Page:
Labor Day In The United States – A History

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Labor Day History

Labor Day images - Iconic image of Rosie the Riveter, but with the words 'Don't Call me Rosie. Or Else!' above her head.

In June, 1894, Congress  declared the first Monday in September as Labor Day and a legal holiday in all states, territories and the District of Columbia.

Labor Day was created by the American labor movement following a bloody strike in Chicago. Labor Day is dedicated to the social and economic achievements of American workers.

Labor Day is an annual national tribute to the contributions workers have made to the strength, prosperity, and well-being of the United States.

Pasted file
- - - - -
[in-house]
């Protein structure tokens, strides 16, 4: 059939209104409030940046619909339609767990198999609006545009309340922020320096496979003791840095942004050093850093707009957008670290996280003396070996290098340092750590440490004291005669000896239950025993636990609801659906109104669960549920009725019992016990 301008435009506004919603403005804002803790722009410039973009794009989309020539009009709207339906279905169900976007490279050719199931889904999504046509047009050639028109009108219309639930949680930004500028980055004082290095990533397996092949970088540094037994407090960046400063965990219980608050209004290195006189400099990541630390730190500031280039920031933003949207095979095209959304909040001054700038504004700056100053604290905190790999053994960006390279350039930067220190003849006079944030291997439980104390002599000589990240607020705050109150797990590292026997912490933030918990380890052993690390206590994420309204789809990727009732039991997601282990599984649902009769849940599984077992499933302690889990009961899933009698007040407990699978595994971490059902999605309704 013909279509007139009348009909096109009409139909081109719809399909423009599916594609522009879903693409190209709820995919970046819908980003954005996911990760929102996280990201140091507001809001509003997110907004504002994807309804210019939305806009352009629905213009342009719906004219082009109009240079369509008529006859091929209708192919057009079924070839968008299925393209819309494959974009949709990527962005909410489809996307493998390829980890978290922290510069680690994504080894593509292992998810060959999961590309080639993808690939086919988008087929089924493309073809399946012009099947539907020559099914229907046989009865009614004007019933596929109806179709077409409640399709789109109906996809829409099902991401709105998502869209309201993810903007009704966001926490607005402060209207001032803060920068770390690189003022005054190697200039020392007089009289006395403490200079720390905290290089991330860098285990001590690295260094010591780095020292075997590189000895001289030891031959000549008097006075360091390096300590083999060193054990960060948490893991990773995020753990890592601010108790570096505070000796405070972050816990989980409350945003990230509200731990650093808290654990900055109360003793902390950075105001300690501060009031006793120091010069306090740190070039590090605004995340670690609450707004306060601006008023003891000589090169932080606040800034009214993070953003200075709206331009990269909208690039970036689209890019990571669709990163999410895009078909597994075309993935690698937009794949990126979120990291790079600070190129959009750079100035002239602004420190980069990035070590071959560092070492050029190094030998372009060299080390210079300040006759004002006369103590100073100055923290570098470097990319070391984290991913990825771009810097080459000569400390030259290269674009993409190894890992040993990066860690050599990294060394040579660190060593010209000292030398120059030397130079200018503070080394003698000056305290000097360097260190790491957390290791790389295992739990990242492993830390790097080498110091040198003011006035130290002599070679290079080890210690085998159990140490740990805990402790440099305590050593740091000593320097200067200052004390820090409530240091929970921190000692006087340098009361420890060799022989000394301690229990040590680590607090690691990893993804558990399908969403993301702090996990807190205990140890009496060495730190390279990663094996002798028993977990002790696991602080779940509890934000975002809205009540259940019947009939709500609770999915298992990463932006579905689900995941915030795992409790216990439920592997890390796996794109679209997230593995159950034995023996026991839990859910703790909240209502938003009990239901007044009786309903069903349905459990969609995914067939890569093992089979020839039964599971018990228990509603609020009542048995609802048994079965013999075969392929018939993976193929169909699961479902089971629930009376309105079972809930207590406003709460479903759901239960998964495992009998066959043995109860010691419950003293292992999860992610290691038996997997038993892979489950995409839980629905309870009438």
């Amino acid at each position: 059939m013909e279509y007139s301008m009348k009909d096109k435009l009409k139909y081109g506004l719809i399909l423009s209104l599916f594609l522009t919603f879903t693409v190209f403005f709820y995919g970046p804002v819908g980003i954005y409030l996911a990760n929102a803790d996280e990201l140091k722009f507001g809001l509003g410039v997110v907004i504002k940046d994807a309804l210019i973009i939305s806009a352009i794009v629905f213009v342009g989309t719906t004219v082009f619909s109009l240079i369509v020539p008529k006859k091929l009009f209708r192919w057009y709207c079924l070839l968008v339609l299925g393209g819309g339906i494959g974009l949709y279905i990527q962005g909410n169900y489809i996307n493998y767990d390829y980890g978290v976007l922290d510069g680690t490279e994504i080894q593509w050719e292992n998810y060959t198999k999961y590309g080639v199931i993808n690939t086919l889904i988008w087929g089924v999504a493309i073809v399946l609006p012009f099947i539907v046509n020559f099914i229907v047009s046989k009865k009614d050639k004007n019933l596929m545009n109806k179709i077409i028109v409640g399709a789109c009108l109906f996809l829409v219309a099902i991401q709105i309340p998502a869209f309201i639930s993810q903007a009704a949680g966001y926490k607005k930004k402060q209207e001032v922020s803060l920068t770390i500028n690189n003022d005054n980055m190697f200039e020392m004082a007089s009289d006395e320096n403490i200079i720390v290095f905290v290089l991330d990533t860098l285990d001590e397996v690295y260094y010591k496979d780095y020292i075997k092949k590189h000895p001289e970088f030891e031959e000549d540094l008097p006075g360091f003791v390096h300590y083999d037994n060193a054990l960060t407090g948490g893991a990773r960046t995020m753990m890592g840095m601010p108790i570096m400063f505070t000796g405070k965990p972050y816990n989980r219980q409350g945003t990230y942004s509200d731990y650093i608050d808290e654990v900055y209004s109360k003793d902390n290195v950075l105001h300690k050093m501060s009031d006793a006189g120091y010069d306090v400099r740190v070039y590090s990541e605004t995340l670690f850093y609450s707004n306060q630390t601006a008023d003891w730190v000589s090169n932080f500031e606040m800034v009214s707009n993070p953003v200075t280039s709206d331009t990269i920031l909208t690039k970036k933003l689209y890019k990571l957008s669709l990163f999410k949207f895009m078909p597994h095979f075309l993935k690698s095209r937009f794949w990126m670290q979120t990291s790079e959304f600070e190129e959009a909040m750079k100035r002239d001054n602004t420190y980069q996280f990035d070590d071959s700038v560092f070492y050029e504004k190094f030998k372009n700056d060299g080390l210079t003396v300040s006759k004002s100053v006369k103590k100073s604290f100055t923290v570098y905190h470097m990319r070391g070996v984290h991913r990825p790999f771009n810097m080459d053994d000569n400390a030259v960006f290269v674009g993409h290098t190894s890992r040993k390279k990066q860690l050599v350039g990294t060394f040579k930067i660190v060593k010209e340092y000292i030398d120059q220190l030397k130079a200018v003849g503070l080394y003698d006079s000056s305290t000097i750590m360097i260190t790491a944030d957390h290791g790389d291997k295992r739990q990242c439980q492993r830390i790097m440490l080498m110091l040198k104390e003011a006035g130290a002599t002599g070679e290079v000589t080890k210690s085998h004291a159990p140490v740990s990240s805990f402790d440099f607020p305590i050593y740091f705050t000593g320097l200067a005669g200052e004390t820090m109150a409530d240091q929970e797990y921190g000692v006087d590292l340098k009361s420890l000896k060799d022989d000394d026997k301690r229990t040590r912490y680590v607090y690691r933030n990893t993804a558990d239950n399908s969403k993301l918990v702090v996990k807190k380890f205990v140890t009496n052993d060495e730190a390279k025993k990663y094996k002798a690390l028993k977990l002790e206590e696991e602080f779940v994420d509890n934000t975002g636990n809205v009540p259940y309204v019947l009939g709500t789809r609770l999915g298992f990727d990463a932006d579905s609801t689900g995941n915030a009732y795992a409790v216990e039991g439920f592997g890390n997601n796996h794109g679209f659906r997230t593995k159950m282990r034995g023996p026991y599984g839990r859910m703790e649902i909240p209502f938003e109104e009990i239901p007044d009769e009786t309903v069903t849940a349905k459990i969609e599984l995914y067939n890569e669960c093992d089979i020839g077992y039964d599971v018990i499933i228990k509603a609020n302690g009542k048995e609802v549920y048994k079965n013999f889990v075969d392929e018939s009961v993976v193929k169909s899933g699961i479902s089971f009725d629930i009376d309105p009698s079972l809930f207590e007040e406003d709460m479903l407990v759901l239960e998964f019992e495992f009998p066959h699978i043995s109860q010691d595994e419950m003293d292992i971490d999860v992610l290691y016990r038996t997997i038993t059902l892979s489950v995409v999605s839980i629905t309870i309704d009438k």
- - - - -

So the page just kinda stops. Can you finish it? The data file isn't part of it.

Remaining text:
America’s Labor Day spawned the worldwide Labor Day holiday, which is usually celebrated on May 1.

Pieces of History: A Different View of Labor Day and Labor Icons

The Triangle Shirtwaist Factory Fire

The Triangle Shirtwaist Factory FireThe tragic events that took place Saturday afternoon of March 25, 1911, at the Triangle Shirtwaist Factory in New York City stirred America to move to protect workers.

Locked inside the factory when fire swept through, 146 people died in less than 20 minutes – some burned to death; others leaping 100 feet to their deaths to escape the flames. Most victims of the fire were immigrant women.

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